Thursday, May 19, 2005

Now I've Got a Craving for Popcorn

I've been seeting this movie meme all over the place, and figured I might as well play. So...

How many movies do you own? 44 on DVD, according to a quick count, and another ten or so on VHS, if you don't count duplicates. That's just movies, of course. If you add in the TV stuff (including miniseries), the number's much larger.

What was the last film you bought? The Muppets Take Manhattan. I'd just been thinking that, really, I ought to do something about completing my collection of Muppet movies, because I only had the first one and the incredibly disappointing Muppet Christmas Carol. Then I happened to walk past a display where they were selling it for, like, five bucks, and I gave in to the serendipity.

What was the last film you watched? The Hitchhiker's Guide to the Galaxy, which I talked about a little bit earlier.

What are five films you watch a lot and/or mean a lot to you? Oh, wow, let's see...

1) Star Trek II: The Wrath of Khan: Sure, I've become a bit jaded and cynical about Trek, even if it was the first and more obsessive science-fictional love of my life. But TWoK continues to hold up amazingly well. It's not just good Star Trek, it's a darned good movie. Unlike certain Trek offerings I could name, it doesn't sacrifice depth for mindless action and snazzy special effects and it doesn't sacrifice excitement and suspense for intellectual pretentiousness. Plus, it's got Ricardo Montalban! And, even though I know perfectly darned well he's back by the end of the next movie, Spock's death still makes me sniffly. I've seen this well into the double-digit number of times, and although I'm no longer watching it at least once a year the way I did in my teens, I'm still expecting that number to keep on creeping up over the course of my lifetime.

2. The Muppet Movie: OK, possibly I'm only thinking of this one because I've had Muppets on my mind. But, man... This was one of the very, very few movies my parents took me to when I was a kid, and it was on near-continuously on HBO the very first month we got cable TV in the house. I must have watched it three times a week that month. And, unlike a lot of things from my childhood, it holds up flawlessly. The jokes are still funny, the characters still lovable, the songs still catchy. I still love it to pieces.

3. Starman: I apparently imprinted on this movie as a teenager for some reason. Maybe because it was the kind of love story I could actually appreciate. Maybe because it's one of the best films of the "alien gets stranded on Earth, learns about humanity and teaches us Emotional Lessons" subgenre. Maybe it's because Jeff Bridges' smile breaks my heart. I suspect the beautiful, haunting musical score has something to do with it, too. Roger Ebert described it as not just a good science fiction film, but "a great road movie." One of my friends, somewhat dismissively, referred to it as a science-fictional "chick flick." I think they're probably both right: it's a SF road movie romance, and maybe it's just the fact that that works that makes it special.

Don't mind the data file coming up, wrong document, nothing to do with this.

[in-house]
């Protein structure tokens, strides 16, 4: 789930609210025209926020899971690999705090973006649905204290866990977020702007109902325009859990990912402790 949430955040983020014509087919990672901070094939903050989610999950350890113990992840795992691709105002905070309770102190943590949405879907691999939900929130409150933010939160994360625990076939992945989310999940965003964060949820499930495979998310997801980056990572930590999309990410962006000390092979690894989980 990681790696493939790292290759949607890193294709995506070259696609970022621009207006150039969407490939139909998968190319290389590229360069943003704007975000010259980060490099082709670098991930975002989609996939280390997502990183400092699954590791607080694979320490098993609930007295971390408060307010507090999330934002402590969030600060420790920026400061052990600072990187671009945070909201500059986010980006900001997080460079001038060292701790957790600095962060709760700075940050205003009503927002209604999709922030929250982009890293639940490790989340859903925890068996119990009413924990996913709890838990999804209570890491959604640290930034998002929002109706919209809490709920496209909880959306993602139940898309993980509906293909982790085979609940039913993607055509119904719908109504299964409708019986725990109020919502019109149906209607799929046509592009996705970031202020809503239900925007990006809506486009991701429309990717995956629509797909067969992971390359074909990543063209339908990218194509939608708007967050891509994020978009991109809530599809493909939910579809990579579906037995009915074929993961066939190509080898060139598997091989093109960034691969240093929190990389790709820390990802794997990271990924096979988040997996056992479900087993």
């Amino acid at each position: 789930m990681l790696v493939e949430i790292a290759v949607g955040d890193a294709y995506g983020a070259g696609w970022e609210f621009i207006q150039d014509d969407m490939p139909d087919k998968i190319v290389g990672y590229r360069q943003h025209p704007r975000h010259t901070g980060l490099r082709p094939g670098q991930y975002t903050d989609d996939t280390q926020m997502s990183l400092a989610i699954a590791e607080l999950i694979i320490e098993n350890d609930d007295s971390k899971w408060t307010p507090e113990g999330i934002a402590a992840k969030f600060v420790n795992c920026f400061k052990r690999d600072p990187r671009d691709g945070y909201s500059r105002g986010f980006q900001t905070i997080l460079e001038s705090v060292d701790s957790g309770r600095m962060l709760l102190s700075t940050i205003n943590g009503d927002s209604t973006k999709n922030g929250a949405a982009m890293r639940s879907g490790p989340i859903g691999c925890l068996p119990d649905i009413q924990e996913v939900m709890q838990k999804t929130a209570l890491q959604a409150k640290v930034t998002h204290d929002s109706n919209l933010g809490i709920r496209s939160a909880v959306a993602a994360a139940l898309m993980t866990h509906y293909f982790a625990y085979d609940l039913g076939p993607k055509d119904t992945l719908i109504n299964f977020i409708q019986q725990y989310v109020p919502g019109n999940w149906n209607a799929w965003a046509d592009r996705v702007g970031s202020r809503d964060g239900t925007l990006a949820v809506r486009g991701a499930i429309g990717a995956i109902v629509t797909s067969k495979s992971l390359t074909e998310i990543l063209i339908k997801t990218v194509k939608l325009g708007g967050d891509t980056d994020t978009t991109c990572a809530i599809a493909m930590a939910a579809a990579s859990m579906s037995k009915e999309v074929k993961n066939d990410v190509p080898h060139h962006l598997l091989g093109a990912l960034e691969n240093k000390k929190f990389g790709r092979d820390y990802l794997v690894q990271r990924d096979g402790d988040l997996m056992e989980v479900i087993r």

4. They Might Be Giants: An undeservedly obscure, very strange little movie starring George C. Scott as a guy who believes he's Sherlock Holmes, and Joanne Woodward as Dr. Mildred Watson, his shrink. It's sweet, funny, completely off-the-wall in a bizarrely low-key sort of way, and it's got tremendous heart. I discovered it quite by accident on A&E one night some time on the late 80's, fell in love with it utterly, and was overjoyed when I realized they were repeating it in the small hours of the morning so I could tape it. I've only very recently managed to find it on DVD.

5. Man, I have no idea what to name as #5. I keep coming back to the movies I watched over and over as a child (The Wizard of Oz, Charlie and the Chocolate Factory), as a teenager (Wargames, Logan's Run), and as a young adult (The Lost Boys), which, at the very least, hold considerable nostalgia value for me now. For all of those, there was almost a ritualistic aspect to the watching of them. The once-a-year or so TV broadcasts of The Wizard of Oz or Charlie and the Chocolate Factory were major childhood events, with the family gathering before the TV. And, as for the others, well, should they happen to pop up on late at night on cable or late in the afternoon on the independent broadcast stations, they simply had to be watched all the way through. In this fashion, they worked themselves pretty thoroughly into the fabric of my life. I suppose if I had to pick just one, I might settle on Logan's Run, because it's actually quite a good movie, entirely independent of the personal associations it has for me. In fact, the older I get, the more resonance that movie has, for reasons that may, perhaps, be obvious. The Lost Boys is awfully fun, though...

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